A Doppler signal converter has been developed to facilitate cardiovascular and exercise physiology research. This device directly converts audio signals from a clinical Doppler ultrasound imaging system into a real-time analog signal that accurately represents blood flow velocity and is easily recorded by any standard data acquisition system. This real-time flow velocity signal, when simultaneously recorded with other physiological signals of interest, permits the observation of transient flow response to experimental interventions in a manner not possible when using standard Doppler imaging devices. This converted flow velocity signal also permits a more robust and less subjective analysis of data in a fraction of the time required by previous analytic methods. This signal converter provides this capability inexpensively and requires no modification of either the imaging or data acquisition system.
- audio signal processing
- flow measurement
- analog circuit
- frequency conversion
investigators studying cardiovascular physiology have long been interested in measuring arterial blood flow. Initially, this was done using strain-gauge plethysmography, a technique limited to intermittently measuring flow in distal extremities (5, 28, 30–3215, 16, 19, 23, 27, 29). While nonimaging devices can measure flow velocity in vessels inaccessible to strain-gauge plethysmography, they cannot measure arterial diameter, an essential element in calculating arterial flow (20). An Interspec XL B-mode imaging system (Interspec, Conshohocken, PA) was subsequently acquired to obtain these diameter measurements (27, 29). At specified times during a study, the sonographer removed the nonimaging probe and applied the Interspec probe to image the artery. The repeated interchange of these probes required considerable skill to achieve a successful study and also raised the question of whether both probes consistently interrogated the same arterial site. In addition, since both nonimaging and imaging devices must be immediately available, one must provide space for both in a crowded clinical physiology laboratory.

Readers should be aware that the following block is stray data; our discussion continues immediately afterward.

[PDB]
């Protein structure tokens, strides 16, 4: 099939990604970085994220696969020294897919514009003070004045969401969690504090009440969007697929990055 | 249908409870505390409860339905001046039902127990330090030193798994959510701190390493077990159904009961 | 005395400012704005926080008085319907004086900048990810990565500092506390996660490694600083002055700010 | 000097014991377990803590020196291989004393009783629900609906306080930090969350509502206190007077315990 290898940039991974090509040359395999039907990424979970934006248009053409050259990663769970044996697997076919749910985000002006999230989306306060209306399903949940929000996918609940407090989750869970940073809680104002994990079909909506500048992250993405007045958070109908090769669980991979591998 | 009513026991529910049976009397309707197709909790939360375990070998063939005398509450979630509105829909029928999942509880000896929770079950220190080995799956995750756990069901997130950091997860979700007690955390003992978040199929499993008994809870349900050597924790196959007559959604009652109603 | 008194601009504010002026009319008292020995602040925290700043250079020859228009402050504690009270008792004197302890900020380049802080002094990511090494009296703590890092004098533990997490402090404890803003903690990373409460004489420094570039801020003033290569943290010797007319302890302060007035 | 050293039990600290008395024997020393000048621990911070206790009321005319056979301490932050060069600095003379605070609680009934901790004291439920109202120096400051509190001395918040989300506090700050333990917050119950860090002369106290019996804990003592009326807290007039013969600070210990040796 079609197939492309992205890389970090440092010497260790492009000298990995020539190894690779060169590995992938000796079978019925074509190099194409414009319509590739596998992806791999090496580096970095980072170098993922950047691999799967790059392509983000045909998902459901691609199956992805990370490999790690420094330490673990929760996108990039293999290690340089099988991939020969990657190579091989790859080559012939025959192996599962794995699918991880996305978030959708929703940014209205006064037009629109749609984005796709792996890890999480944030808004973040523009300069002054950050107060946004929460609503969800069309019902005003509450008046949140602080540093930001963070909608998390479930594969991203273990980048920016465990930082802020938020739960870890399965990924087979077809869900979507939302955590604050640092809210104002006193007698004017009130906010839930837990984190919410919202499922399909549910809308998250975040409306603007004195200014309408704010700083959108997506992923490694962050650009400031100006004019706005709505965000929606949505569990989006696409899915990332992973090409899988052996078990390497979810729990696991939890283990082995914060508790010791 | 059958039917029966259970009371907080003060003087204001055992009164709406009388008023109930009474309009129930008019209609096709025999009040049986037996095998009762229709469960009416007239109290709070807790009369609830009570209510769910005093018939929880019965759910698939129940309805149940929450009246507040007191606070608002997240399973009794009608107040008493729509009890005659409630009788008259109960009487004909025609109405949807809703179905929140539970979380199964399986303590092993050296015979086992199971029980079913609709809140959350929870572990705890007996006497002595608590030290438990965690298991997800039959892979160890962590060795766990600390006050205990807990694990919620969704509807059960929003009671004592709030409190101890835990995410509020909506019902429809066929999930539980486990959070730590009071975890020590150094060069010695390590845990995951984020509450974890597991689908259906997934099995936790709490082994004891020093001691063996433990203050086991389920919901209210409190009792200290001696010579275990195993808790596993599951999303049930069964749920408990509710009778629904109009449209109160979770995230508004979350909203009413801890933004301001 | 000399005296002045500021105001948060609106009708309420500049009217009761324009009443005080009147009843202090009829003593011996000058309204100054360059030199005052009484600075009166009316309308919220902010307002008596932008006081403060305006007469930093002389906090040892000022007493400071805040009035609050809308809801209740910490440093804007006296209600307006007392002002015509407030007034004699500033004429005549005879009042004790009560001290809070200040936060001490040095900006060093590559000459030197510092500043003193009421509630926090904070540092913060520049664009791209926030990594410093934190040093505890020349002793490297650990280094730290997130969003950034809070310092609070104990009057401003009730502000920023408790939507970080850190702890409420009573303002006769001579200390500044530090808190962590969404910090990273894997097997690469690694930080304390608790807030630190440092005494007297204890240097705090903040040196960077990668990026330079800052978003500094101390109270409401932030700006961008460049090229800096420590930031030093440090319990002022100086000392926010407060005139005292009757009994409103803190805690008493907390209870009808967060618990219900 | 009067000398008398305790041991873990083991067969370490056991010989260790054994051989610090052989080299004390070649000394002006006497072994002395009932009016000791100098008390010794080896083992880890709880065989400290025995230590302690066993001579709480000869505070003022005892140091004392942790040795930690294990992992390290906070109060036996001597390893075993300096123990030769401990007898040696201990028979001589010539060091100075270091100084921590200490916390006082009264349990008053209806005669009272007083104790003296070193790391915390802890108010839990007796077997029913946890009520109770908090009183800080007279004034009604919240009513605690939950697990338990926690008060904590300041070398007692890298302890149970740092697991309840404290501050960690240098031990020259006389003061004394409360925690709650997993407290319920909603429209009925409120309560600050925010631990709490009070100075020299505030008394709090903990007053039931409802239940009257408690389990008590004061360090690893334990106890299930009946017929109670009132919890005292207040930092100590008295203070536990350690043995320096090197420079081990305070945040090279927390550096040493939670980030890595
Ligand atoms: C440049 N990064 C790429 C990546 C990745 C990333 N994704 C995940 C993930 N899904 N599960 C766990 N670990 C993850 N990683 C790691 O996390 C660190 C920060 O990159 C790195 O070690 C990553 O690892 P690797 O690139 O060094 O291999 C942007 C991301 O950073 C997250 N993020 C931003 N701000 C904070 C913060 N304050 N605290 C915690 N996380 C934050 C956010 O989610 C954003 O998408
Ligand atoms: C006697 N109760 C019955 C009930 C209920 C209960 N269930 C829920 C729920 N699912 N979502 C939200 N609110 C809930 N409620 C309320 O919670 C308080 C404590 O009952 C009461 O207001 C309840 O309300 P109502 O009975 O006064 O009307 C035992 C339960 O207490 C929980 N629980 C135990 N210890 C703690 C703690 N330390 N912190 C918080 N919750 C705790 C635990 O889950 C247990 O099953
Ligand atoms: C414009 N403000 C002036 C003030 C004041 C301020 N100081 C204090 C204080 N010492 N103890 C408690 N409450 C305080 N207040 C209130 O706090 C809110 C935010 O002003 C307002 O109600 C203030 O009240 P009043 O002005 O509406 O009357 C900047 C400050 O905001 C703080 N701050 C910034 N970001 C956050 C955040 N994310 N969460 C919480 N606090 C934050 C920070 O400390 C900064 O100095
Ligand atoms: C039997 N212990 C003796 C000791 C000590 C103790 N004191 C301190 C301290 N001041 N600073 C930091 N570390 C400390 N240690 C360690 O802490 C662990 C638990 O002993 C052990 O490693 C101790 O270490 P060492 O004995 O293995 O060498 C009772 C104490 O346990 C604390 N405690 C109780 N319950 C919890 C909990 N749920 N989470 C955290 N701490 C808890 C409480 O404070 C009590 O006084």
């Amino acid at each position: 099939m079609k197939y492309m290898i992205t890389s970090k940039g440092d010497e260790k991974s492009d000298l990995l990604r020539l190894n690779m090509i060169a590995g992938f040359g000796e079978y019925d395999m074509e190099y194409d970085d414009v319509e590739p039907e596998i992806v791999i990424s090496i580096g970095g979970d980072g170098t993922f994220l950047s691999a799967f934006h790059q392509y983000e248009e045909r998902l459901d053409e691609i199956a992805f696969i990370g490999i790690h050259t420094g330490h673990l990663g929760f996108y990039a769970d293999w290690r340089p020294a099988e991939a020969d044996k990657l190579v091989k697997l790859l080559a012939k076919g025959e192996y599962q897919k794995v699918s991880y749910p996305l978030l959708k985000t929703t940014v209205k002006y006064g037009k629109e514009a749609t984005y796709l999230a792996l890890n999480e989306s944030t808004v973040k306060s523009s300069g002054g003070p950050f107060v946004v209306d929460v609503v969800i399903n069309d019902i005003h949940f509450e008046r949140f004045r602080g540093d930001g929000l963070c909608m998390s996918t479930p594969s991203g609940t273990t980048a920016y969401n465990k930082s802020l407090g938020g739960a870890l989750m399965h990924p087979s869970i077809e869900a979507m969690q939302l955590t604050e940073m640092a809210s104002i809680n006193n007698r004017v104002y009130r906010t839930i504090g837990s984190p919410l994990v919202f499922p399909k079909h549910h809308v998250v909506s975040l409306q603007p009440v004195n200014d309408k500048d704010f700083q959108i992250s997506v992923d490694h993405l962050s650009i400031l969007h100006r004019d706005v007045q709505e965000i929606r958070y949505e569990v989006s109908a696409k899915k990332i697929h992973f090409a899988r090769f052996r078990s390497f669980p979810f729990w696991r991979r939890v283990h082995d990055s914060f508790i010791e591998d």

A more desirable approach is to measure both arterial diameter and blood velocity with one machine without moving the probe from the selected arterial site. Toward this end, HDI 5000 Doppler ultrasound systems (ATL Ultrasound, Bothell, WA) were acquired as the standard imaging platforms used at our General Clinical Research Center (15, 16, 21–23). These machines provide excellent vascular images for selecting arterial sites and measuring arterial diameters and, in Doppler mode, can record flow velocity waveforms as video images. By the incorporation of both modalities, the HDI 5000 appeared to solve our blood flow measurement problem, but major operational issues emerged involving the intermittent character of data acquisition during long study paradigms and procedural bottlenecks in data management and analysis.
Operational issues aside, the primary limitation of measuring blood flow velocity with a standard Doppler imaging system such as the HDI 5000 is that it does not deliver a real-time velocity signal that can be simultaneously recorded with other physiological parameters. This seriously impedes an investigator's ability to continuously observe flow in response to infusions, exercise, or other experimental interventions.
Although the HDI 5000 lacks an analog flow velocity output, it does port two analog Doppler signals to a pair of RCA phono jacks (2